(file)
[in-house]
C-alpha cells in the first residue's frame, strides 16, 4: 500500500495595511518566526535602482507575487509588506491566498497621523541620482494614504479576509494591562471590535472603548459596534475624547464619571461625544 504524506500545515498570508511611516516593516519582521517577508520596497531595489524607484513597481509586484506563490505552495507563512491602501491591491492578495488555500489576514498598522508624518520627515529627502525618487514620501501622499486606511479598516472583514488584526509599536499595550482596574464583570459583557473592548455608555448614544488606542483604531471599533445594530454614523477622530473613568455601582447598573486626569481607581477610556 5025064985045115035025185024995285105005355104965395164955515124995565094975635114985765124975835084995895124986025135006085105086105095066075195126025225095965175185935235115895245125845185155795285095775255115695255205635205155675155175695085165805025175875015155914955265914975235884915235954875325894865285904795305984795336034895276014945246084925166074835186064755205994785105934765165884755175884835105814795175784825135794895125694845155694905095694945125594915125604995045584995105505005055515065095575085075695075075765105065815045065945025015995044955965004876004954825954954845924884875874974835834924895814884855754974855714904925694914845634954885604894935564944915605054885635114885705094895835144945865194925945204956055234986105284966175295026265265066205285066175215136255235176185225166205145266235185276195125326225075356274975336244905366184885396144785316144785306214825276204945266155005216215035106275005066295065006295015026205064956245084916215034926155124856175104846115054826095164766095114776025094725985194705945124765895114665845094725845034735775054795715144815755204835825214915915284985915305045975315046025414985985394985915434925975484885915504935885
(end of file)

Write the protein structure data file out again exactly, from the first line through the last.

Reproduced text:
[in-house]
C-alpha cells in the first residue's frame, strides 16, 4: 500500500495595511518566526535602482507575487509588506491566498497621523541620482494614504479576509494591562471590535472603548459596534475624547464619571461625544 504524506500545515498570508511611516516593516519582521517577508520596497531595489524607484513597481509586484506563490505552495507563512491602501491591491492578495488555500489576514498598522508624518520627515529627502525618487514620501501622499486606511479598516472583514488584526509599536499595550482596574464583570459583557473592548455608555448614544488606542483604531471599533445594530454614523477622530473613568455601582447598573486626569481607581477610556 5025064985045115035025185024995285105005355104965395164955515124995565094975635114985765124975835084995895124986025135006085105086105095066075195126025225095965175185935235115895245125845185155795285095775255115695255205635205155675155175695085165805025175875015155914955265914975235884915235954875325894865285904795305984795336034895276014945246084925166074835186064755205994785105934765165884755175884835105814795175784825135794895125694845155694905095694945125594915125604995045584995105505005055515065095575085075695075075765105065815045065945025015995044955965004876004954825954954845924884875874974835834924895814884855754974855714904925694914845634954885604894935564944915605054885635114885705094895835144945865194925945204956055234986105284966175295026265265066205285066175215136255235176185225166205145266235185276195125326225075356274975336244905366184885396144785316144785306214825276204945266155005216215035106275005066295065006295015026205064956245084916215034926155124856175104846115054826095164766095114776025094725985194705945124765895114665845094725845034735775054795715144815755204835825214915915284985915305045975315046025414985985394985915434925975484885915504935885